Initial and Continuing Jurisdiction
The UCCJEA has several provisions to determine which state has jurisdiction to make an initial custody determination. Normally, the state with jurisdiction is the child's home state, which is the state in which the child primarily resides. There are exceptions and provisions for cases in which a child does not have a home state. Once a state that has proper jurisdiction makes an initial child custody determination, the state retains exclusive and continuing jurisdiction and must release jurisdiction before another state can make a custody determination. A Florida court will only release jurisdiction to Georgia if Georgia currently meets the standard for having initial jurisdiction over the child.
For Florida to release jurisdiction to Georgia, a Florida court can use two different standards. The first is the significant connection test. If the Florida court determines that the child, parents and anyone acting as a parent do not have a significant connection with Florida and substantial evidence concerning the matter does not exist in Florida, the court can release jurisdiction. A Florida court can also release jurisdiction if neither the child, parents nor anyone acting as a parent currently lives in Florida. A Georgia court can assume jurisdiction if it makes a determination that none of the interested parties live in Florida. However, a Georgia court cannot rule on the significant connection test. Before assuming jurisdiction, the Georgia court will communicate with the Florida court and make sure Florida does not want to keep the case.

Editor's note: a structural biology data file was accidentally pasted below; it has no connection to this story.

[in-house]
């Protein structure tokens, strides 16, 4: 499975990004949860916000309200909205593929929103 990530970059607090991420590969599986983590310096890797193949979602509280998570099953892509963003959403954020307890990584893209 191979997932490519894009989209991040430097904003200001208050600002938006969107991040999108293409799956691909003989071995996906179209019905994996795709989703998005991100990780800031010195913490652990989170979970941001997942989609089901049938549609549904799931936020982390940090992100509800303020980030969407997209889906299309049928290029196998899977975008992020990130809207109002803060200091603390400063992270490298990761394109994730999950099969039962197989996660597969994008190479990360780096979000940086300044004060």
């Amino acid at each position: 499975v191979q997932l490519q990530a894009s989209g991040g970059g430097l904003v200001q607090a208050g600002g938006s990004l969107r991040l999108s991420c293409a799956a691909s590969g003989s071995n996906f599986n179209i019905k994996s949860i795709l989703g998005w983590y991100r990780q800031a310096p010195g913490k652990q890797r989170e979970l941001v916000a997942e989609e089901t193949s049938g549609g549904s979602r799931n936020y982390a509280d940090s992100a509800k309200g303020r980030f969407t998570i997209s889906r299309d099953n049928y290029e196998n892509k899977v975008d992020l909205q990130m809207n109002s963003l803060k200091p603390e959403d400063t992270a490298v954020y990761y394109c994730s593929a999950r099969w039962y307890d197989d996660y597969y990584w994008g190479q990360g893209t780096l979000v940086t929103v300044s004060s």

A Florida court can also release jurisdiction to Georgia if the court determines Florida is an inconvenient forum and Georgia is a more appropriate forum to hear the case. The UCCJEA provides eight factors the Florida court will consider in determining whether Florida is an inconvenient forum, including the location of evidence, where the child resides, parties' finances and domestic violence. If one parent lives in Florida, but the child spends almost all of her time in Georgia, a Florida court might rule that Georgia is a more appropriate forum. However, Florida will not automatically release jurisdiction. Instead, Florida will stay its own proceedings to allow the parties to file a case in Georgia. If the parties do not start a case in Georgia, Florida will proceed with its custody case.
The UCCJEA has a strong policy against moving jurisdiction to another state. This is to prevent parents from filing custody cases in a second state because they do not like the first state's orders. It also protects against one parent kidnapping a child, taking the child to another state and benefiting from his own misbehavior. It is not easy to get a state to release jurisdiction over a child. You have a right to represent yourself in court. However, if you want to move a custody case to Georgia from Florida, you should consider hiring an attorney to represent you.